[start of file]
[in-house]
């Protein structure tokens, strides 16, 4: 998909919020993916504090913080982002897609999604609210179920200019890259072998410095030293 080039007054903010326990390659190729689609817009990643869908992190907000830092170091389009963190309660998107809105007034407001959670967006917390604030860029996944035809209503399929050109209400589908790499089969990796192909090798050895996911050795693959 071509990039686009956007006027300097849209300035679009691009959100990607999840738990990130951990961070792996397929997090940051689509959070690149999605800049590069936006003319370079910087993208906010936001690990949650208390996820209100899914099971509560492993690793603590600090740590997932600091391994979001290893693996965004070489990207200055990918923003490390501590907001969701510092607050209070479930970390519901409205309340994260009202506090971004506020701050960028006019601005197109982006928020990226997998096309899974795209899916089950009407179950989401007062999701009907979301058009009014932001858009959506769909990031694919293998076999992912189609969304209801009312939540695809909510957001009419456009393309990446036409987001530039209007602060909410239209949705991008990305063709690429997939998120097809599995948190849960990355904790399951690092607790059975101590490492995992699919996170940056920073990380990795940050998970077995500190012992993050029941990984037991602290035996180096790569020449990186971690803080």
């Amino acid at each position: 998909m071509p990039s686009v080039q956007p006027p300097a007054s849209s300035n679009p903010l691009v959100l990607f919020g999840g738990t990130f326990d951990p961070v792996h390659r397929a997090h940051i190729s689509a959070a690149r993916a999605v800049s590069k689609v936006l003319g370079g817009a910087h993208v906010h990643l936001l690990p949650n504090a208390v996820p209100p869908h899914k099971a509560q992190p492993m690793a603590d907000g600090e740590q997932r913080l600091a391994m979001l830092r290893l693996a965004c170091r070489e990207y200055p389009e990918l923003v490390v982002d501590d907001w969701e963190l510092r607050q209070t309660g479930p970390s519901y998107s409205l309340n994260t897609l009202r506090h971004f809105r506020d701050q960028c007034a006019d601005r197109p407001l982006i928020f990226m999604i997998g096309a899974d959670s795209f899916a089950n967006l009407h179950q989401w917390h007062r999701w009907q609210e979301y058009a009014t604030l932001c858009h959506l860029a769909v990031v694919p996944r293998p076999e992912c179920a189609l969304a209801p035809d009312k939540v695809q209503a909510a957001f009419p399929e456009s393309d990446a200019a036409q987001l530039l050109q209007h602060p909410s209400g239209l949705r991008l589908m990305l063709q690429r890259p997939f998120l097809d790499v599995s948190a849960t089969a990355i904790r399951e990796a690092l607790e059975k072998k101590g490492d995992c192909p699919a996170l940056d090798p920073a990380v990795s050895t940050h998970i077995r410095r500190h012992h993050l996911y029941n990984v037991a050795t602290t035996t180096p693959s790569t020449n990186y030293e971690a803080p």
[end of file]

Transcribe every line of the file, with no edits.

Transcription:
[in-house]
């Protein structure tokens, strides 16, 4: 998909919020993916504090913080982002897609999604609210179920200019890259072998410095030293 080039007054903010326990390659190729689609817009990643869908992190907000830092170091389009963190309660998107809105007034407001959670967006917390604030860029996944035809209503399929050109209400589908790499089969990796192909090798050895996911050795693959 071509990039686009956007006027300097849209300035679009691009959100990607999840738990990130951990961070792996397929997090940051689509959070690149999605800049590069936006003319370079910087993208906010936001690990949650208390996820209100899914099971509560492993690793603590600090740590997932600091391994979001290893693996965004070489990207200055990918923003490390501590907001969701510092607050209070479930970390519901409205309340994260009202506090971004506020701050960028006019601005197109982006928020990226997998096309899974795209899916089950009407179950989401007062999701009907979301058009009014932001858009959506769909990031694919293998076999992912189609969304209801009312939540695809909510957001009419456009393309990446036409987001530039209007602060909410239209949705991008990305063709690429997939998120097809599995948190849960990355904790399951690092607790059975101590490492995992699919996170940056920073990380990795940050998970077995500190012992993050029941990984037991602290035996180096790569020449990186971690803080």
């Amino acid at each position: 998909m071509p990039s686009v080039q956007p006027p300097a007054s849209s300035n679009p903010l691009v959100l990607f919020g999840g738990t990130f326990d951990p961070v792996h390659r397929a997090h940051i190729s689509a959070a690149r993916a999605v800049s590069k689609v936006l003319g370079g817009a910087h993208v906010h990643l936001l690990p949650n504090a208390v996820p209100p869908h899914k099971a509560q992190p492993m690793a603590d907000g600090e740590q997932r913080l600091a391994m979001l830092r290893l693996a965004c170091r070489e990207y200055p389009e990918l923003v490390v982002d501590d907001w969701e963190l510092r607050q209070t309660g479930p970390s519901y998107s409205l309340n994260t897609l009202r506090h971004f809105r506020d701050q960028c007034a006019d601005r197109p407001l982006i928020f990226m999604i997998g096309a899974d959670s795209f899916a089950n967006l009407h179950q989401w917390h007062r999701w009907q609210e979301y058009a009014t604030l932001c858009h959506l860029a769909v990031v694919p996944r293998p076999e992912c179920a189609l969304a209801p035809d009312k939540v695809q209503a909510a957001f009419p399929e456009s393309d990446a200019a036409q987001l530039l050109q209007h602060p909410s209400g239209l949705r991008l589908m990305l063709q690429r890259p997939f998120l097809d790499v599995s948190a849960t089969a990355i904790r399951e990796a690092l607790e059975k072998k101590g490492d995992c192909p699919a996170l940056d090798p920073a990380v990795s050895t940050h998970i077995r410095r500190h012992h993050l996911y029941n990984v037991a050795t602290t035996t180096p693959s790569t020449n990186y030293e971690a803080p």